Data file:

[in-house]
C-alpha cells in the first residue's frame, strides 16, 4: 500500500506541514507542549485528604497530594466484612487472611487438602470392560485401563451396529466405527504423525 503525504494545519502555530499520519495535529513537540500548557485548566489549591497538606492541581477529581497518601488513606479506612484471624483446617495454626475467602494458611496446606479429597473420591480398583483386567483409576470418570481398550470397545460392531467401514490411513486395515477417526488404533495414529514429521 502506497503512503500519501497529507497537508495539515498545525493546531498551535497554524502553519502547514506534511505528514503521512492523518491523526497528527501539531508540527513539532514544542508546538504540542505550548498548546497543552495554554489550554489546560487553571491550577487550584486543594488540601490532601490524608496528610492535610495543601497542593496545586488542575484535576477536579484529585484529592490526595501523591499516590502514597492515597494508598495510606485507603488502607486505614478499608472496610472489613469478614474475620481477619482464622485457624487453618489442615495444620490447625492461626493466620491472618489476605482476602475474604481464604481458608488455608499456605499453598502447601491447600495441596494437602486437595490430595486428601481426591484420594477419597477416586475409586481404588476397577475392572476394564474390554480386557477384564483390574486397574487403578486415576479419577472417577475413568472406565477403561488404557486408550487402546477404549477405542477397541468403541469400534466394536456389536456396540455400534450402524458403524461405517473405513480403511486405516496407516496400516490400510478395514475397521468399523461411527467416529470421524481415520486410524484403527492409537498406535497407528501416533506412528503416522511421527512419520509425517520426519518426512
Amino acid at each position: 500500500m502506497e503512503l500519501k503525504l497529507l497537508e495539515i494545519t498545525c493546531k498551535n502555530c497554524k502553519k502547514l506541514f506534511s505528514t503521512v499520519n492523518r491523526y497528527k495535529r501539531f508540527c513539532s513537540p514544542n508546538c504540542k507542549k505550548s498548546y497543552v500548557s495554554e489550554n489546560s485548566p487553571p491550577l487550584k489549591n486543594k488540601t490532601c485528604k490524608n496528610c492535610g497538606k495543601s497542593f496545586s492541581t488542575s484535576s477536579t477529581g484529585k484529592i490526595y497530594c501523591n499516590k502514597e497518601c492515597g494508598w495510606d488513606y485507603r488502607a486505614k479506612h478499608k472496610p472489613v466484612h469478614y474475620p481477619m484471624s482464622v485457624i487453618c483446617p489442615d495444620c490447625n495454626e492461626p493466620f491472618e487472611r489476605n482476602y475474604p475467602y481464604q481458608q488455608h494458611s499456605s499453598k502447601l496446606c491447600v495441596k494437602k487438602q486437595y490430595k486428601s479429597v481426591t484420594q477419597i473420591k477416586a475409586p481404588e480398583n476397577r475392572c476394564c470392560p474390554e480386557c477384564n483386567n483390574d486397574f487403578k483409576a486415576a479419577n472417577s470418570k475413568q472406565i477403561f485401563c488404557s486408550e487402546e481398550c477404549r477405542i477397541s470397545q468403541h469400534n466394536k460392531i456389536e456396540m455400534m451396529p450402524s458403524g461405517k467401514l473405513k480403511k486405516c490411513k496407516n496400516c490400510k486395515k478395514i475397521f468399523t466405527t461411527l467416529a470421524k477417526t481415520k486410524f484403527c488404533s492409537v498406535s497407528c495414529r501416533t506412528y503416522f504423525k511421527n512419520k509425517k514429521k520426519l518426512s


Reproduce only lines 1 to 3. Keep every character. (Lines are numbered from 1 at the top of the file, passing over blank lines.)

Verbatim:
[in-house]
C-alpha cells in the first residue's frame, strides 16, 4: 500500500506541514507542549485528604497530594466484612487472611487438602470392560485401563451396529466405527504423525 503525504494545519502555530499520519495535529513537540500548557485548566489549591497538606492541581477529581497518601488513606479506612484471624483446617495454626475467602494458611496446606479429597473420591480398583483386567483409576470418570481398550470397545460392531467401514490411513486395515477417526488404533495414529514429521 502506497503512503500519501497529507497537508495539515498545525493546531498551535497554524502553519502547514506534511505528514503521512492523518491523526497528527501539531508540527513539532514544542508546538504540542505550548498548546497543552495554554489550554489546560487553571491550577487550584486543594488540601490532601490524608496528610492535610495543601497542593496545586488542575484535576477536579484529585484529592490526595501523591499516590502514597492515597494508598495510606485507603488502607486505614478499608472496610472489613469478614474475620481477619482464622485457624487453618489442615495444620490447625492461626493466620491472618489476605482476602475474604481464604481458608488455608499456605499453598502447601491447600495441596494437602486437595490430595486428601481426591484420594477419597477416586475409586481404588476397577475392572476394564474390554480386557477384564483390574486397574487403578486415576479419577472417577475413568472406565477403561488404557486408550487402546477404549477405542477397541468403541469400534466394536456389536456396540455400534450402524458403524461405517473405513480403511486405516496407516496400516490400510478395514475397521468399523461411527467416529470421524481415520486410524484403527492409537498406535497407528501416533506412528503416522511421527512419520509425517520426519518426512
Amino acid at each position: 500500500m502506497e503512503l500519501k503525504l497529507l497537508e495539515i494545519t498545525c493546531k498551535n502555530c497554524k502553519k502547514l506541514f506534511s505528514t503521512v499520519n492523518r491523526y497528527k495535529r501539531f508540527c513539532s513537540p514544542n508546538c504540542k507542549k505550548s498548546y497543552v500548557s495554554e489550554n489546560s485548566p487553571p491550577l487550584k489549591n486543594k488540601t490532601c485528604k490524608n496528610c492535610g497538606k495543601s497542593f496545586s492541581t488542575s484535576s477536579t477529581g484529585k484529592i490526595y497530594c501523591n499516590k502514597e497518601c492515597g494508598w495510606d488513606y485507603r488502607a486505614k479506612h478499608k472496610p472489613v466484612h469478614y474475620p481477619m484471624s482464622v485457624i487453618c483446617p489442615d495444620c490447625n495454626e492461626p493466620f491472618e487472611r489476605n482476602y475474604p475467602y481464604q481458608q488455608h494458611s499456605s499453598k502447601l496446606c491447600v495441596k494437602k487438602q486437595y490430595k486428601s479429597v481426591t484420594q477419597i473420591k477416586a475409586p481404588e480398583n476397577r475392572c476394564c470392560p474390554e480386557c477384564n483386567n483390574d486397574f487403578k483409576a486415576a479419577n472417577s470418570k475413568q472406565i477403561f485401563c488404557s486408550e487402546e481398550c477404549r477405542i477397541s470397545q468403541h469400534n466394536k460392531i456389536e456396540m455400534m451396529p450402524s458403524g461405517k467401514l473405513k480403511k486405516c490411513k496407516n496400516c490400510k486395515k478395514i475397521f468399523t466405527t461411527l467416529a470421524k477417526t481415520k486410524f484403527c488404533s492409537v498406535s497407528c495414529r501416533t506412528y503416522f504423525k511421527n512419520k509425517k514429521k520426519l518426512s